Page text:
The Flawed and Flimsy Basis for the American Bar Association’s Opposition to Anonymous Company Reform

In last week’s post, I raised the question of why the American Bar Association (ABA), which represents the U.S. legal profession, so strenuously opposes even relatively modest measures to crack down on the use of anonymous companies for money laundering and other illicit purposes. In particular, the ABA has staked out a strong, uncompromising opposition to the bills on this topic currently under consideration in the U.S. House (the Counter Terrorism and Illicit Finance Act) and in the Senate (the TITLE Act). As I noted in my last post, the substance of the ABA’s objections (summarized in its letters here and here) appear, at least on their surface, unpersuasive as a matter of logic, unsupported by evidence, or both. This, coupled with the fact that many ABA members strongly disagree with the ABA’s official position on this issue, made me wonder how the ABA’s President and Government Affairs Office had come to take the position that they had.

After doing a bit more digging, and talking to several knowledgeable people, I have a tentative answer: The ABA’s opposition to the currently-pending anonymous company bills is based on an aggressive over-reading of a 15-year-old policy—a policy that many ABA members and ABA committees oppose but have not yet been able to change, due to the ABA’s cumbersome procedures and the resistance of a few influential factions within the organization.

Why does this matter? It matters because the ABA’s letters to Congress deliberately give the impression that the ABA speaks for its 400,000 members when it objects to these bills as against the interests of the legal profession and contrary to important values. But that impression is misleading. There may be people out there—including, perhaps, members of Congress and their aides—who are instinctively sympathetic to the anonymous company reforms in the pending bills, but who might waver, for substantive or political reasons, if they think that the American legal profession has made a considered, collective judgment that these sorts of reforms are undesirable. The ABA’s lobbying documents deliberately try to create that impression. But it’s not really true. The key document setting the policy—the one on which the ABA’s House of Delegates actually voted—was promulgated in 2003, hasn’t been reconsidered or updated by the House of Delegates since then, and doesn’t really apply to the currently-pending bills if one reads the document or the bills carefully.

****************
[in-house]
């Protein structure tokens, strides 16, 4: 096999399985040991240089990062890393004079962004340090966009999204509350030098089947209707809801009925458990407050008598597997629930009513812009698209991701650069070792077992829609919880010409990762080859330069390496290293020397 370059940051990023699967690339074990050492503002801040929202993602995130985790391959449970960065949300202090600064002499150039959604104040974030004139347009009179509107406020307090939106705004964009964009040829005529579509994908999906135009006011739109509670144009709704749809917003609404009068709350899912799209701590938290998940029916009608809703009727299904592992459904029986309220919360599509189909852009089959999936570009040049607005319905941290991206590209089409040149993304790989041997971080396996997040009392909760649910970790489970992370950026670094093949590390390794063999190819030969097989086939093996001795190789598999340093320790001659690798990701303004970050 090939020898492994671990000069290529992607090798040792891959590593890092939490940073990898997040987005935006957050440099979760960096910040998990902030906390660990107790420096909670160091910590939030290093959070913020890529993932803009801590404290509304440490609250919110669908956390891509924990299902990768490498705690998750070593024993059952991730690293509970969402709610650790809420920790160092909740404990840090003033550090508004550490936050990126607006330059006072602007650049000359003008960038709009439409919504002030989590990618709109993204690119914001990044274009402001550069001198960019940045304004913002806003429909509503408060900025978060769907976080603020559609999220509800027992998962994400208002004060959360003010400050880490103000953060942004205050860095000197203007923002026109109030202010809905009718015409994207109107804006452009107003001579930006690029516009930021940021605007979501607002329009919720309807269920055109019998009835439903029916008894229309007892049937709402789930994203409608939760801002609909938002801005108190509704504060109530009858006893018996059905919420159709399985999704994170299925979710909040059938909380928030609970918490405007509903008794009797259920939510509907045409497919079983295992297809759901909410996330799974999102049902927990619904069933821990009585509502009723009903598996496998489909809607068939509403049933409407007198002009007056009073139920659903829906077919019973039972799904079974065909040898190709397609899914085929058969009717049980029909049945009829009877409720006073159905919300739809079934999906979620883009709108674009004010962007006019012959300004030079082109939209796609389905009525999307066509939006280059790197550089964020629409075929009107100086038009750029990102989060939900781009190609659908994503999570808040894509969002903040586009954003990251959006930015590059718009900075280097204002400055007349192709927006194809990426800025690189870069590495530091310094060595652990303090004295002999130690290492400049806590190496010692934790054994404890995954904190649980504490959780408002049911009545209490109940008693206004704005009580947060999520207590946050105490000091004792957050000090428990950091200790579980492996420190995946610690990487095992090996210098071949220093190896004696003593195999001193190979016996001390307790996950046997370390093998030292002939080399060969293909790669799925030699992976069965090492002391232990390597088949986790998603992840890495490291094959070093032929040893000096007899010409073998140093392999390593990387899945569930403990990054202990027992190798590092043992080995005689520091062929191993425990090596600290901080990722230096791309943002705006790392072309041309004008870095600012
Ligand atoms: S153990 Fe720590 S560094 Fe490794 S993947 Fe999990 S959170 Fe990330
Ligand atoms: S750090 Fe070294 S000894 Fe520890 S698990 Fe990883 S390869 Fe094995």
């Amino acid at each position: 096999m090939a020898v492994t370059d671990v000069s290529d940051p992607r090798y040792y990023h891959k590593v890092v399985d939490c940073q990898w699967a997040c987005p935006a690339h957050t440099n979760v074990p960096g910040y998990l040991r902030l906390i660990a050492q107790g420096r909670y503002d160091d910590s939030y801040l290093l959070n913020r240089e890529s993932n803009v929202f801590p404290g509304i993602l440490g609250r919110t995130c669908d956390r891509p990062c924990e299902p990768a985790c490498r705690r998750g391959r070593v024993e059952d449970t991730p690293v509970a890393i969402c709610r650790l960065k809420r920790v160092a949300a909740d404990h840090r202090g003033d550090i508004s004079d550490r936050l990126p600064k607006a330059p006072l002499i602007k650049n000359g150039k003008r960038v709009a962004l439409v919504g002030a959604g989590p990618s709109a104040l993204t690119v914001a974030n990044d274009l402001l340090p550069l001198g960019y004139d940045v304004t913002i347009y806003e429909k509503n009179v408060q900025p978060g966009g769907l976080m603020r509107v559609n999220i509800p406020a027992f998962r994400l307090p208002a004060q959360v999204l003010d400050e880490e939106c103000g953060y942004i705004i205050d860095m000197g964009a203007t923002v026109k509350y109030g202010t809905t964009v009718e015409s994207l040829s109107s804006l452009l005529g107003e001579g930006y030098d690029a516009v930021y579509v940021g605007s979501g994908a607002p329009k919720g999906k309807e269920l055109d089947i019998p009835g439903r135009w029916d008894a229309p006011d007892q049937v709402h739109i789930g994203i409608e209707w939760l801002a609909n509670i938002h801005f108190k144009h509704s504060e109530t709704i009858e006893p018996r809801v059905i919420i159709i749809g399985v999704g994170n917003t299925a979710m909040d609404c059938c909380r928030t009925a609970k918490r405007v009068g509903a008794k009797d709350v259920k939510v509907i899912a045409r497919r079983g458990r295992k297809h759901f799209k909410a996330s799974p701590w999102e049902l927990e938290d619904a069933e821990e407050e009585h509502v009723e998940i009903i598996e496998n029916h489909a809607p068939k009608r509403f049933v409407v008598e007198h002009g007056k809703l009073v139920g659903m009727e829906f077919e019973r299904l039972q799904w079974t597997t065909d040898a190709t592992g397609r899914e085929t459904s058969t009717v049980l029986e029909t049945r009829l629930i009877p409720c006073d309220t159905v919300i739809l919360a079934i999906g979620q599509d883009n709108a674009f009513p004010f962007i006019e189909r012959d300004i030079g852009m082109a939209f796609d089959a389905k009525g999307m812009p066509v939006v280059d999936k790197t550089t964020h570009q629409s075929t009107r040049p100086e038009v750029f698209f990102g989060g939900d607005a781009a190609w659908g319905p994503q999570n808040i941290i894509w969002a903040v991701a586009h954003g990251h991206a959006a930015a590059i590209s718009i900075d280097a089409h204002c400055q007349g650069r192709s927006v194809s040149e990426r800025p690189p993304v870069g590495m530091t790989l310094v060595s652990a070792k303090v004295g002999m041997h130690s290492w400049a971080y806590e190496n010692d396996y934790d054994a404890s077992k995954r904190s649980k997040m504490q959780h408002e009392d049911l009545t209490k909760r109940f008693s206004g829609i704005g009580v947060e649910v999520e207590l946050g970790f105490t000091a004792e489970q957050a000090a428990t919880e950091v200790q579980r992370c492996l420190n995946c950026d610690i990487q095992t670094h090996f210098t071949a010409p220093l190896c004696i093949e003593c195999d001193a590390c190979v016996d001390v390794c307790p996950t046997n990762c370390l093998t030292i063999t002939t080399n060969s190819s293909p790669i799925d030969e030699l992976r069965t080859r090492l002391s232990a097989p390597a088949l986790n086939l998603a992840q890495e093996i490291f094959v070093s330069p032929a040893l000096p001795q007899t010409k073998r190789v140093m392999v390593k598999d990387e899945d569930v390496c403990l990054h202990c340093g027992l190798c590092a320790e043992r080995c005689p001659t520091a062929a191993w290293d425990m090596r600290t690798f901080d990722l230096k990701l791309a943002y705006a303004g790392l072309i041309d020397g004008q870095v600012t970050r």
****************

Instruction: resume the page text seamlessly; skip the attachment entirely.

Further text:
I realize that’s a strong claim – one could read it as disputing the ABA President’s assertion, in her letters to Congress, that she speaks “on behalf of” the ABA and its membership in opposing these bills. And I could well be wrong, and remain open to correction and criticism. But here’s why I don’t think the ABA’s current lobbying position should be read as reflecting the collective judgment of the American legal profession on the TITLE Act or its House counterpart: Continue reading